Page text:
Incoming Heber City Council Member Ryan Stack Looks Ahead To Term

At the start of the new year, Heber City will have three new councilmembers. Recently elected Council Member Ryan Stack has a few items top of mind as he begins his term.

During his time on the Heber City Planning Commission, Ryan Stack says his experience has helped him see what the city was doing well and what it could improve on to create a better future for residents.

“What really stuck out to me is how the city just kept playing from behind, in terms of reacting to the growth pressures, reacting to what was happening,” Stack said. “I really believe that the city had an opportunity to start becoming more proactive, to not just respond to things, but to get ahead and direct and actually kind of take charge of its own future.”

Stack pointed to growth as the defining issue for Heber City. At the beginning of 2019, the city launched its Envision Heber 2050 planning initiative, to provide an update to the city’s nearly 20-year-old general plan. Stack has participated on the steering committee for Envision Heber. He says the process will wrap up soon.

“We’re hoping to have something that the new city council can pass early next year, and that’s where the rubber meets the road,” Stack said. “That’s when we start rewriting our codes to match the vision reflected in the new general plan, and that’s going to be where we say, look, this is the trajectory we want to put the city on, and this is the vision we’re putting into place, and we’re going to say, we’re going to stick to this, and this is how we believe we can best manage, direct and influence what’s coming into the city.”

For Stack, a successful term on the city council begins with updating the general plan and land management code in the next year.

“Let’s make sure that we stick to the general plan, we adopt and hold developers to it and say, we finally have something that reflects our vision for this community,” Stack said. “This is what we want to do. This is where we want the growth; this is where we want the open space; this is how we’re going to address affordable housing and to continue to work with the public to solicit public input.”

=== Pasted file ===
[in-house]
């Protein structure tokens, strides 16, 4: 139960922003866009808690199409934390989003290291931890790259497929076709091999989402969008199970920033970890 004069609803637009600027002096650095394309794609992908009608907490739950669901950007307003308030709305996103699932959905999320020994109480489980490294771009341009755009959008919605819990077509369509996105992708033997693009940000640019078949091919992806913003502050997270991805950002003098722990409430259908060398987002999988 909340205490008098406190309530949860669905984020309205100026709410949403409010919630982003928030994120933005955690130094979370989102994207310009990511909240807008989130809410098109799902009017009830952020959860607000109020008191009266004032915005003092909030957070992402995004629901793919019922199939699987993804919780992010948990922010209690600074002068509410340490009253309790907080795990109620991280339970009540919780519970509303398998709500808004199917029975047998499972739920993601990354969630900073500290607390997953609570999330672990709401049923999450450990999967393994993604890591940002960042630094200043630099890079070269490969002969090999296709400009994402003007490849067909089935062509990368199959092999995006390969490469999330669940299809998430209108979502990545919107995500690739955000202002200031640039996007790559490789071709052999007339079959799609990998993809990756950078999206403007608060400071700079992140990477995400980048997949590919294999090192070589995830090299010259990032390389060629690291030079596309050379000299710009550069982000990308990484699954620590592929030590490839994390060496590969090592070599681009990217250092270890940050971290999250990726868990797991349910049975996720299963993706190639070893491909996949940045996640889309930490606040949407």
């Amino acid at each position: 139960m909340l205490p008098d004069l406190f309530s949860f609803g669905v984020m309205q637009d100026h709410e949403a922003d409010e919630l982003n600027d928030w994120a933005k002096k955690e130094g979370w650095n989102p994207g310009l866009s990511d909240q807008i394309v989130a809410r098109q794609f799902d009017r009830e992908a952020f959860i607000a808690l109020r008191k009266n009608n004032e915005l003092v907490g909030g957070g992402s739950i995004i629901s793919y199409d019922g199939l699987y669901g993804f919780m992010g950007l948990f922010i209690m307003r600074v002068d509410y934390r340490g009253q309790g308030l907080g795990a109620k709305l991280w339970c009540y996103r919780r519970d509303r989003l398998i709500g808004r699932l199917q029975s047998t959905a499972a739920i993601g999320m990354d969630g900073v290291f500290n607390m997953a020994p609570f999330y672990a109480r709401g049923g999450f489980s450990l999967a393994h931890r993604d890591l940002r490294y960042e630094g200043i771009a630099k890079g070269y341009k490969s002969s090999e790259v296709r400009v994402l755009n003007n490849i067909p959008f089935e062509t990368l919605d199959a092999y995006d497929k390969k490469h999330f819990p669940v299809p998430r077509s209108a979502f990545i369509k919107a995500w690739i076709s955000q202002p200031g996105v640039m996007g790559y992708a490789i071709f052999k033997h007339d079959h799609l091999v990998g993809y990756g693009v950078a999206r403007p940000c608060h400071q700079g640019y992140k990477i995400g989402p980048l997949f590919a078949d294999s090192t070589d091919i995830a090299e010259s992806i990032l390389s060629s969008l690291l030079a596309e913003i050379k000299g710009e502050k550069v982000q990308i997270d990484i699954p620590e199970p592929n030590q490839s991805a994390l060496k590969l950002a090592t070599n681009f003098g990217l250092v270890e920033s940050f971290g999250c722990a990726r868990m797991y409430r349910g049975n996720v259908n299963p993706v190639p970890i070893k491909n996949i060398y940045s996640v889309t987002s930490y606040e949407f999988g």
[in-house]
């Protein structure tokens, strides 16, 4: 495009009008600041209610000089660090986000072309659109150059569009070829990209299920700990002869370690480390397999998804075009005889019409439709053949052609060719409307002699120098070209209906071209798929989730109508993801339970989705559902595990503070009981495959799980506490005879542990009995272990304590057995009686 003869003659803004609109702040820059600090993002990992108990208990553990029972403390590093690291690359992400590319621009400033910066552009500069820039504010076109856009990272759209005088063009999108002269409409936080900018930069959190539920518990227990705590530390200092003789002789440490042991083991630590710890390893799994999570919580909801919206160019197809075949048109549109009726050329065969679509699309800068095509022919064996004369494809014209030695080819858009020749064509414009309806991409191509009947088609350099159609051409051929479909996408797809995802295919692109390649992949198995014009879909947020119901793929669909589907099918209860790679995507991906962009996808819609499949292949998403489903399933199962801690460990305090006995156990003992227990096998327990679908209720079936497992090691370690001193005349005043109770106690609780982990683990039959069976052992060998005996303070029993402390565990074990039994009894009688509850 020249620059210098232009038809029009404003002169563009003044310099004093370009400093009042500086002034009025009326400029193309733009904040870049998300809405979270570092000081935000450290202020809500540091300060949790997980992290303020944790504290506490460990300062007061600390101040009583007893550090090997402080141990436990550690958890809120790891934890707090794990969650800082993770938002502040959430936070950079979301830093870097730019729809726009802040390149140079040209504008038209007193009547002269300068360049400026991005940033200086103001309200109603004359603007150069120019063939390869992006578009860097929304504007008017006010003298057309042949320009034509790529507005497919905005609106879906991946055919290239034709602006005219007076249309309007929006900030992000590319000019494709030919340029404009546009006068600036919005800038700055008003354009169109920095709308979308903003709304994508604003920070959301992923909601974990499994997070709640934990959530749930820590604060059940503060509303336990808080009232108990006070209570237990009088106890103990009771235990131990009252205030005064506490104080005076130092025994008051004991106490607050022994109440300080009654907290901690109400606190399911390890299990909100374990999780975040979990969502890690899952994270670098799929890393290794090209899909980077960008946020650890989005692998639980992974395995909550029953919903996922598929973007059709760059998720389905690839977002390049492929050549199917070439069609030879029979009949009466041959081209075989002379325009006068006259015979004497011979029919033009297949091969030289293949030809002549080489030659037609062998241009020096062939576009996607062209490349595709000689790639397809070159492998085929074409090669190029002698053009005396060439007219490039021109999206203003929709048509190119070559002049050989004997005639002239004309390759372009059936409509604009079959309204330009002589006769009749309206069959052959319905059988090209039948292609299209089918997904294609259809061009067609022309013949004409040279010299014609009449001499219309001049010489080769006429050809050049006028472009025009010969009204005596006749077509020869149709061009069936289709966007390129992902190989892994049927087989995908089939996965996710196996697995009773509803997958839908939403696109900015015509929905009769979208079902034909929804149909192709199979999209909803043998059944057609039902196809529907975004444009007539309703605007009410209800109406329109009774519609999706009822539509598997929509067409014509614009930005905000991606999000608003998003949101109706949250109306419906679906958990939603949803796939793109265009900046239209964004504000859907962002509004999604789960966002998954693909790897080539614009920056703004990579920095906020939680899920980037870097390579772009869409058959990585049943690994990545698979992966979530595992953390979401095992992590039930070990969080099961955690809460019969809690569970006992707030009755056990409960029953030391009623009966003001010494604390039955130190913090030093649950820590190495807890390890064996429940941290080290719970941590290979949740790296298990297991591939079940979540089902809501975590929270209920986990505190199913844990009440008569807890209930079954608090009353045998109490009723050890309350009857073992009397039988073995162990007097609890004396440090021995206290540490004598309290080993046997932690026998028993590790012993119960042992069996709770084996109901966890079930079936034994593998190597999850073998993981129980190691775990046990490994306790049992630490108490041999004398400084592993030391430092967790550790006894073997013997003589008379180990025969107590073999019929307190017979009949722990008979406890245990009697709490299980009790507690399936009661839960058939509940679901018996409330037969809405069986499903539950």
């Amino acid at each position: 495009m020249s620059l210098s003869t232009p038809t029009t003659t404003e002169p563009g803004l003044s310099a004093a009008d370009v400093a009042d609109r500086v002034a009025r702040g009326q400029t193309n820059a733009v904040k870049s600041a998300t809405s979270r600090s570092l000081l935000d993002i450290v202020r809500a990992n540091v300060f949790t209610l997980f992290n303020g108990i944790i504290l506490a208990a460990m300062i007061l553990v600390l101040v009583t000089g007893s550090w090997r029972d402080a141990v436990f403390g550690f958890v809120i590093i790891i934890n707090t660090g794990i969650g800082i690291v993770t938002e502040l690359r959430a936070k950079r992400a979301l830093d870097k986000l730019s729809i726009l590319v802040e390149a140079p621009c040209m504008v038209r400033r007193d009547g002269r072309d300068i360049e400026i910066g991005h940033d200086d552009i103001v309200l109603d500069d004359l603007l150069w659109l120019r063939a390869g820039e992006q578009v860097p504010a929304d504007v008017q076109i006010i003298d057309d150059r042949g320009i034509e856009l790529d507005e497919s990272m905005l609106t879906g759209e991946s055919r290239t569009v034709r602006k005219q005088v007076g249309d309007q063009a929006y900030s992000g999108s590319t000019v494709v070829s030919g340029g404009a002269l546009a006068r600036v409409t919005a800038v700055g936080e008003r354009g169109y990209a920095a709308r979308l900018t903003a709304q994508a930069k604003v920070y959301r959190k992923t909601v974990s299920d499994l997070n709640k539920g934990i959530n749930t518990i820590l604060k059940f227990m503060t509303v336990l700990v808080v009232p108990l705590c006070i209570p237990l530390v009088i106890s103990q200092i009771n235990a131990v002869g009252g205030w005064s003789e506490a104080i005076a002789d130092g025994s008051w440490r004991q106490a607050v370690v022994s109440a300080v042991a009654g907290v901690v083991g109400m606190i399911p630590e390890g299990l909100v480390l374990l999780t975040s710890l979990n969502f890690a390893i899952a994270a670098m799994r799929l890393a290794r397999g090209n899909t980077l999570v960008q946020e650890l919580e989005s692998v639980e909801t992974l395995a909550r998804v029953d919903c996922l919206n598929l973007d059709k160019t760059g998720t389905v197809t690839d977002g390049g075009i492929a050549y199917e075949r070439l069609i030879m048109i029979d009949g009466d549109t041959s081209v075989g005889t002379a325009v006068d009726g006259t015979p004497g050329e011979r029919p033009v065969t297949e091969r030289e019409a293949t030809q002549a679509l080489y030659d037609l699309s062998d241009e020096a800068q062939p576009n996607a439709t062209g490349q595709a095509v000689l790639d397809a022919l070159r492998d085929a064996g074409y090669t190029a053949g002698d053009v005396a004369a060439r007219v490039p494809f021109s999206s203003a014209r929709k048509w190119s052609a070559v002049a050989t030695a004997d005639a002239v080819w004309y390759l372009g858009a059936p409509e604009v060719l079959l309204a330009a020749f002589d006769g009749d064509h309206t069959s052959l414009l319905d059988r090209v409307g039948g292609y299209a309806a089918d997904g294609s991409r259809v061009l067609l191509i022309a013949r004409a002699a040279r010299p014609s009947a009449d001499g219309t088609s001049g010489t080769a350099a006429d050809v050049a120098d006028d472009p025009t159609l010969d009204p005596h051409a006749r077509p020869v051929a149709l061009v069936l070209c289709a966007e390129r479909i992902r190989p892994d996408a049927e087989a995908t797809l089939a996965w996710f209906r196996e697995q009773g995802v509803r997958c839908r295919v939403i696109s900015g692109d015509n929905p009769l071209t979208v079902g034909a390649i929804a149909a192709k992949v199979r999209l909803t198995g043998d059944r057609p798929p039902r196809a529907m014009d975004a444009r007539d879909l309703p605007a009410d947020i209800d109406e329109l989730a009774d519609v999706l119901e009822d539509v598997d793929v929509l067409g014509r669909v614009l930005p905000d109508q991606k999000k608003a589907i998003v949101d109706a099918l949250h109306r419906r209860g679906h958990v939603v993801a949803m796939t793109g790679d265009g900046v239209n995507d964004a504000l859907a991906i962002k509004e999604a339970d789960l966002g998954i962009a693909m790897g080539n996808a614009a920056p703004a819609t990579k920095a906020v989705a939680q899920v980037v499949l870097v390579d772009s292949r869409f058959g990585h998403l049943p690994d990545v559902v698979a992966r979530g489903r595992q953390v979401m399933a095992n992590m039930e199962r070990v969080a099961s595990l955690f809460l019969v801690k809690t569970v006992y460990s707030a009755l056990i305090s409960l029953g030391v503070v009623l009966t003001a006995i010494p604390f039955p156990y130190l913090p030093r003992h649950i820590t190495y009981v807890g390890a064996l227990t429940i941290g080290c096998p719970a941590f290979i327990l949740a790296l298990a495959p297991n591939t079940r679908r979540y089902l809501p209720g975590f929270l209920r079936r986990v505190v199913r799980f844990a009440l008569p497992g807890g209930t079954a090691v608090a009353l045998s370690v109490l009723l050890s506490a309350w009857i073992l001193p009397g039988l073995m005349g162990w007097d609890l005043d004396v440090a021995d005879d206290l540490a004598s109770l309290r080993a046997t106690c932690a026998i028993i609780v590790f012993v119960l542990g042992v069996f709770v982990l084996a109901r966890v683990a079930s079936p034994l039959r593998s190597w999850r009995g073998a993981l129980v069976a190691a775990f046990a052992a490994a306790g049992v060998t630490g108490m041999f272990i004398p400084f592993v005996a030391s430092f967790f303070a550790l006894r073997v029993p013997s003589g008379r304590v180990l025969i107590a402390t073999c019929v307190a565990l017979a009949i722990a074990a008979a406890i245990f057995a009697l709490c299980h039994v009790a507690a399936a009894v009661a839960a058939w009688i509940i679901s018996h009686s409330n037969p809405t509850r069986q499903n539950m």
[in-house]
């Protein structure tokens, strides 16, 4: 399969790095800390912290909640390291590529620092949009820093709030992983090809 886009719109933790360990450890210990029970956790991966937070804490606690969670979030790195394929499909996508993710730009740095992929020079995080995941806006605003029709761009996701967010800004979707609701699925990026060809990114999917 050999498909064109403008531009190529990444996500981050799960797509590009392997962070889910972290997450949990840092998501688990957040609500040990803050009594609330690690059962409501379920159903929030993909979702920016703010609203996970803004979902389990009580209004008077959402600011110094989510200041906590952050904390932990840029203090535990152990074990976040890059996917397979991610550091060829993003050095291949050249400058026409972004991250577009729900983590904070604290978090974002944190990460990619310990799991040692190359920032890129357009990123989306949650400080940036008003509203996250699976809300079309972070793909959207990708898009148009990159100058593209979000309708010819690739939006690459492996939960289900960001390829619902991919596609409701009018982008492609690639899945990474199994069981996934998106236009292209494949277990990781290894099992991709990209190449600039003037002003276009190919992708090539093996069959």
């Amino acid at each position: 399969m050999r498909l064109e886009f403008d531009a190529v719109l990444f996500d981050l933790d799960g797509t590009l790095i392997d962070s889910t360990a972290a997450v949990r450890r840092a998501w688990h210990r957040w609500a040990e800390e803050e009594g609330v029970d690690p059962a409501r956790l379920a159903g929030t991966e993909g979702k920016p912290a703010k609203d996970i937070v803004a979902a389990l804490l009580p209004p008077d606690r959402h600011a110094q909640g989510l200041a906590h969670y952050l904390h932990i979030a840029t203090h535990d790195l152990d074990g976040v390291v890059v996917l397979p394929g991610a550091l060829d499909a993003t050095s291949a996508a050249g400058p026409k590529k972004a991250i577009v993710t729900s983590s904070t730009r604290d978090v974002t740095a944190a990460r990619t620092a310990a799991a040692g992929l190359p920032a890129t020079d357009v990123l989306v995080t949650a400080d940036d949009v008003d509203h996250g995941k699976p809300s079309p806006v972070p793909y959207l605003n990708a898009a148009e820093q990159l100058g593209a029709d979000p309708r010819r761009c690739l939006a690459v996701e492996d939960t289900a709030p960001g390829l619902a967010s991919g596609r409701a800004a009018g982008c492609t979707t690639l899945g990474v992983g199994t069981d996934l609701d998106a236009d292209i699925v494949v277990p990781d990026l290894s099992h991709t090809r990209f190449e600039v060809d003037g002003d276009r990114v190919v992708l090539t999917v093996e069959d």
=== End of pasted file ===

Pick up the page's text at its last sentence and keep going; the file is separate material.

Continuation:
Stack and the other new councilmembers, Rachel Kahler and Mike Johnston, will be sworn in Jan. 7 at 5 p.m., followed immediately by the first council meeting of the year.

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Heber Valley Artisan Cheese held their 2nd annual Ice Sculptures Exhibition this weekend. Several local businesses sponsored the sculptures being displayed. There were also two different ice carving demonstrations. The event was free to the public.

The annual event began last year when Carolee Kohler saw ice sculpting on a Hallmark movie and thought it would be a fun idea for their farm. They are also considering a woodcarving event.

According to Lindsey Strother, social media and events coordinator, each sculpture takes between 1-3 hours to carve. “We contacted Amazing Ice Creations back in November, and we reached out to local companies to sponsor the ice sculptures,” she said. “Yesterday morning around 9 am, they came in a massive truck and dropped them all off for us, and we set them up.”

Along with the ice sculptures, sponsors receive a sign and canopy for the display and social media marketing. The sponsors decide what they want to have sculpted. After the event, they can take the ice sculptures and display them at their businesses. The creations normally last a couple of weeks. Some will be left in the field and can be viewed throughout the week.

The ice this year included Olaf, company logos, animals, and other items. Darron Kingston, the sculptor, has carved ice for over 10 years with his dad. According to Kingston, “I like sculptures that give me a challenge. Here, for example, my favorite was the lumberjack.” One of his favorite past creations was a 9-foot bear.

Grant Kohler, owner of Heber Valley Artisan Cheese, explained, “We decided to do something that was free and something that people could just get out and come and enjoy. Especially this year with Covid, it seems like Januarys are slow months. People are looking for things to be able to get outside and do.” He continued, “Businesses pay in and buy the sculptures, we have them sculpted, and then we just let people come and enjoy them.” Kohler estimated around 3,000 to 4,000 people will stop by the event.

The dairy farm also offers cheese-making classes and tours of their new robotic barn. “The tours are everyday except Sunday,” according to Kohler. “People hayride over, intermingle with the cows, see the barn and amenities, and watch the cows be milked. The cows will literally go get milked on their own.” Tickets for the tours and other events are available on the Heber Valley Artisan Cheese website: